Monday, July 26, 2010

Learning from Slush

Nathan Bransford had an interesting post last week on how we should all read slush. He said, “If you're a writer, in my opinion there's no better education than reading slush.” I agree, since if you’ve ever sifted through resumes or anything where anyone applies for anything, you quickly see what stands out.

So how do we get our hot little paws on slush, then?

Note that reading blogs like Query Shark gives you a tastes for different queries, but what we really want here is un-critiqued, unadulterated, hordes of queries as they would be submitted to an agent or editor. That is slush.

Nathan, in the comments to his post, suggested finding it these ways:
  • Interning or reading for an agency or publisher
  • Volunteering for or running a literary journal or online magazine.
  • Participating in and offering feedback for an online critique site like Authonomy.
  • Offering feedback for other writers in discussion forums

I found the query forums in Nathan’s forum to be quite helpful in this regard. I had a look-- you don't need to sign in to do so, and the only thing is you have to ignore the comments below the queries submitted for help because the idea here is to get a ton of queries quickly, without stopping to think about how to make them better. That isn't the point. The point is to notice the following:
  • How are people presenting their stories?
  • What format are they using to write their queries?
  • What do you like and not like? What grabs you about the story?
  • What makes you click on to the next query?
If you can figure those things out, you'll be a step ahead in your own process. What works for one person doesn't work for another, but there should be enough there to find what works for you. I did. I found one that went on far past the point that I wanted to know about--the interesting point, the point that made me want to read more. I knew that for my own query (or pitch), I would need to stop there at that point, and even play it up a little.

Can you recommend other slush foundries? Would something like this work for you? If you run away from this post and go look at the query forums on Nathan's blog, come back and tell me if they worked for you.

P.S. Tomorrow I have a SPECTACULAR contest for you-- yes! The first ever contest EVER HELD ON THIS BLOG! YES! You will really love this. Love, love, love. I love it. Let's all love it tomorrow, shall we?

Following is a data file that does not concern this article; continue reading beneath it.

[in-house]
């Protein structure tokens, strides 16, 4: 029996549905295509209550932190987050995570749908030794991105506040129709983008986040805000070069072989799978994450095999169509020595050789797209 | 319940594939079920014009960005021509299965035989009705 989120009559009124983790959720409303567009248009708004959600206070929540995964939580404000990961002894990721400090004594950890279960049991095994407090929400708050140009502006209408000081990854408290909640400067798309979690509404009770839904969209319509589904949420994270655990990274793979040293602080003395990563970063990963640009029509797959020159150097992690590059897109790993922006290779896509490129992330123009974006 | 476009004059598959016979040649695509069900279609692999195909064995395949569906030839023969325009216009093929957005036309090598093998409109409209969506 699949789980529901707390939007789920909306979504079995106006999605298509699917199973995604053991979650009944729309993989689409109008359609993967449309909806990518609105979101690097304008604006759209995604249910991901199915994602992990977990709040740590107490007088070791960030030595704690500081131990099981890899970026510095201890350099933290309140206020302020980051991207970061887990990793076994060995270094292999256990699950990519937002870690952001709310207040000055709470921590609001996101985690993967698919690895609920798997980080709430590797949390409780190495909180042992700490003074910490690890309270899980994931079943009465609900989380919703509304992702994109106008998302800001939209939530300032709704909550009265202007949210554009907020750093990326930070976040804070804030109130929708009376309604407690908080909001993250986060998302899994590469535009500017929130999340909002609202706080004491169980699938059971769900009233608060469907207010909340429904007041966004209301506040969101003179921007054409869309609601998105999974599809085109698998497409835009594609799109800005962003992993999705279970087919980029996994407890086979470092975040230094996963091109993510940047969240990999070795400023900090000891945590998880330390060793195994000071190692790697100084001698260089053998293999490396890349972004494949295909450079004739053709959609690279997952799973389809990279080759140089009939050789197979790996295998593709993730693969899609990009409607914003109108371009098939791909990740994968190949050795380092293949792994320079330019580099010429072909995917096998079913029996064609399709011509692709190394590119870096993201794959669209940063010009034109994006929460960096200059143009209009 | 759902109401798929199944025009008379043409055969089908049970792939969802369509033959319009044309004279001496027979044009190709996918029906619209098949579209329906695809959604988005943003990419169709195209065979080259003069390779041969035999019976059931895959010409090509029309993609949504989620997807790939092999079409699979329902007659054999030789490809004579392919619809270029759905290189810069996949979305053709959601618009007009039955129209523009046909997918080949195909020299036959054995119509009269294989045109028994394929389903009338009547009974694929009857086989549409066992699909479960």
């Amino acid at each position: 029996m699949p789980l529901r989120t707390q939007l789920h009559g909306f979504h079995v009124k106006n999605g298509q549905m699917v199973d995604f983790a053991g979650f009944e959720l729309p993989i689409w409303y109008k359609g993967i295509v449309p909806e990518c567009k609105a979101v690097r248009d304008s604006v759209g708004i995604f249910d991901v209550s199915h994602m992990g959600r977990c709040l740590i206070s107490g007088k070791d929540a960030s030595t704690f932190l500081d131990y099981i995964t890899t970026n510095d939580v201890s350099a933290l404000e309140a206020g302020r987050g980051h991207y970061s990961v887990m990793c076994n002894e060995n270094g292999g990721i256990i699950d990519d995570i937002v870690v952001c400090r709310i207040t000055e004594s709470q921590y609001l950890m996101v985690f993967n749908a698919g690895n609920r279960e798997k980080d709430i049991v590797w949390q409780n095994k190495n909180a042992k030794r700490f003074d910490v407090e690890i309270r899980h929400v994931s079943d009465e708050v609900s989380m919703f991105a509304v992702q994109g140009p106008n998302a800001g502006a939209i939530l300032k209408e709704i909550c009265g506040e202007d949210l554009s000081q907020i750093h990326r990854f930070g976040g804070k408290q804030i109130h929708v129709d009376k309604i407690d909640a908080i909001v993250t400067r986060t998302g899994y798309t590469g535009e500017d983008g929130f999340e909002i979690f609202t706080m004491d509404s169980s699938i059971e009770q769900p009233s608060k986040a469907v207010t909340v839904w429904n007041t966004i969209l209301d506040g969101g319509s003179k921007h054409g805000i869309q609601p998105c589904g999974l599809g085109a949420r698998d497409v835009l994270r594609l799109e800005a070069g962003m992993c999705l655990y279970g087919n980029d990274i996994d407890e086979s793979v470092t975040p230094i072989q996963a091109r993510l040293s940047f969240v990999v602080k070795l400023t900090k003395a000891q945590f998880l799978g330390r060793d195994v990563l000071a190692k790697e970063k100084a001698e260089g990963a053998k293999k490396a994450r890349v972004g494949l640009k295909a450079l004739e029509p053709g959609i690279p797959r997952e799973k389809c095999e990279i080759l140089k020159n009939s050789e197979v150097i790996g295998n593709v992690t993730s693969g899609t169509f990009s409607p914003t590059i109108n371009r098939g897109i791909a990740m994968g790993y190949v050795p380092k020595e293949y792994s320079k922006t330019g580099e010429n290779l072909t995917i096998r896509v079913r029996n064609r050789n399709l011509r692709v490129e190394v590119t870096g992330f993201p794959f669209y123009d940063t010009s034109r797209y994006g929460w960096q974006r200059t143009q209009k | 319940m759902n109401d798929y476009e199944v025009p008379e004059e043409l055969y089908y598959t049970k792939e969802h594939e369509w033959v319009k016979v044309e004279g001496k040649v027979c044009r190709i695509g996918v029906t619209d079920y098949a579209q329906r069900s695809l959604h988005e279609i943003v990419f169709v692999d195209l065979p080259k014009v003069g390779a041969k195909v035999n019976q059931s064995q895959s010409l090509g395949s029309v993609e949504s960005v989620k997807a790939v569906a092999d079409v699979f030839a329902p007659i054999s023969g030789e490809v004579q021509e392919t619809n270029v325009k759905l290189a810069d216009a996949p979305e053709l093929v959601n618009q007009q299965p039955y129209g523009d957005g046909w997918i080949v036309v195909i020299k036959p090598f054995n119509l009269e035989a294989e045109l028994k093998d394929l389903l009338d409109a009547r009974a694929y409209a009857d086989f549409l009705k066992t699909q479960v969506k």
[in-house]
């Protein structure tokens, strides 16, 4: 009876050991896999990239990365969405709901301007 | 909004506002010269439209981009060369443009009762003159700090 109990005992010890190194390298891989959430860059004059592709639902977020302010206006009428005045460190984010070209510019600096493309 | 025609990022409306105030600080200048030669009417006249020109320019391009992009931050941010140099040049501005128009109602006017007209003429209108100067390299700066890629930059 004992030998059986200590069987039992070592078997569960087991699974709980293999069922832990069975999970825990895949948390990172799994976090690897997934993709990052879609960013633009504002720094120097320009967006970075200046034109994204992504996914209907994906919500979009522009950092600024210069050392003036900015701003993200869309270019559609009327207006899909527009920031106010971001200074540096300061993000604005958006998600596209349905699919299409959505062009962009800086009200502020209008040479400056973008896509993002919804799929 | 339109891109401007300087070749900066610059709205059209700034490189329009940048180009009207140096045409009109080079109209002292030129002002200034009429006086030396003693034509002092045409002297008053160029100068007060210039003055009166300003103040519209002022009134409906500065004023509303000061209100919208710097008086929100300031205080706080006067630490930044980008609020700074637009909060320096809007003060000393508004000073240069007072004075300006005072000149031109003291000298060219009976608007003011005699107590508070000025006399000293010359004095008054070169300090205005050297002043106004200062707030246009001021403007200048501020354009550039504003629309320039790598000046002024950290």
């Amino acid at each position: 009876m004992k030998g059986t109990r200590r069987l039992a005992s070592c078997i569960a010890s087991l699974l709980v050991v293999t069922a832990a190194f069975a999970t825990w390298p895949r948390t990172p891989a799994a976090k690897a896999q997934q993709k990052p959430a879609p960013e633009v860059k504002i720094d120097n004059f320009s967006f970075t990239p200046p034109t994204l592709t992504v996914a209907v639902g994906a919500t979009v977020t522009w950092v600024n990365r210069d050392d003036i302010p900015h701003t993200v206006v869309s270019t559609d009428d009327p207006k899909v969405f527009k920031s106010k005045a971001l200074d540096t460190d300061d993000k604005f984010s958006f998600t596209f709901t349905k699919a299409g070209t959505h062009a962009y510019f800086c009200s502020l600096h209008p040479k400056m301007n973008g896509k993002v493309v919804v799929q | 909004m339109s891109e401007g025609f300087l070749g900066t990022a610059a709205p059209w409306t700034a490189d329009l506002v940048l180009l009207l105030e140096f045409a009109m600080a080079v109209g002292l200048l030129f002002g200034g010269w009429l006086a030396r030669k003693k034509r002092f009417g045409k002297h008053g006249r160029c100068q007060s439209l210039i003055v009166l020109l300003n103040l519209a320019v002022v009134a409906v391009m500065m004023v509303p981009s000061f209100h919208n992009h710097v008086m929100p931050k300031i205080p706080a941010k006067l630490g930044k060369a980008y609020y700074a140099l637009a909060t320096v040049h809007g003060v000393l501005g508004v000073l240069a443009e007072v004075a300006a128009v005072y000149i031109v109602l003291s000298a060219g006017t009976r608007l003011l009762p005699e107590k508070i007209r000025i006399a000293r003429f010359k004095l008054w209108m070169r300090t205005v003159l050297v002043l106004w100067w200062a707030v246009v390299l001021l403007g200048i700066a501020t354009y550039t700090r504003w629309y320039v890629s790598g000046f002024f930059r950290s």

Tabitha Bird said...

Ooh those are really good suggestions I never thought of doing that. But this is a great idea.

Can't wait for your contest.

Tiffany Neal said...

That's a great place to look at queries. Kind of like that is the absolute write site. Same idea behind Nathan's forum.

I heart contests!

KLM said...

Online pitch sessions are another good place to lurk. I participated in one this past February, and it was enlightening to say the least. You got to see what other writers were working on and how they packaged their ideas (there was a 100-word limit for each pitch), and then you also got an insight into how agents think and why they pass. I tried to look at all the pitches and decide, what would I request if I were an agent?

A contest? I'll be back tomorrow with a big bucket to catch all the love.

KarenG said...

Or just reading some awful books that are out there. I'm not mentioning any names, but believe me, they're out there. It's scary.

Anne R. Allen said...

The first time Miss Snark had a first page contest was an eye opener for me. Over 500 first pages were entered and I read every one. I saw the point of a lot of rules I used to think were stupid--like don't start with dialog, don't start with a lone character waking up or in a car, etc. When you see that amateurs almost always do X,Y, or Z, you learn to stop doing X,Y and Z, so you'll look less amateurish. You can read them in the Snarkives, and Nathan may have some of his own contests in his archives. Rich veins of slush.

Alicia J. Frey said...

I've read, and posted, queries on The Public Query Slushpile. It is neat to read other people's letters to see their take on this daunting task.

Roni @ FictionGroupie said...
This comment has been removed by the author.
Roni @ FictionGroupie said...

One of the most eye-opening experience I've done is volunteered to be a judge for some of the RWA contests. It gave me serious sympathy for anyone who has to read slush all day.

I also got a sense of how quickly you can tell if something is going to be good or not. I had to read each entry all the way through regardless, but I pretty much knew by the end of the first page (sometimes the first paragraph) how good or bad the entry was going to be.

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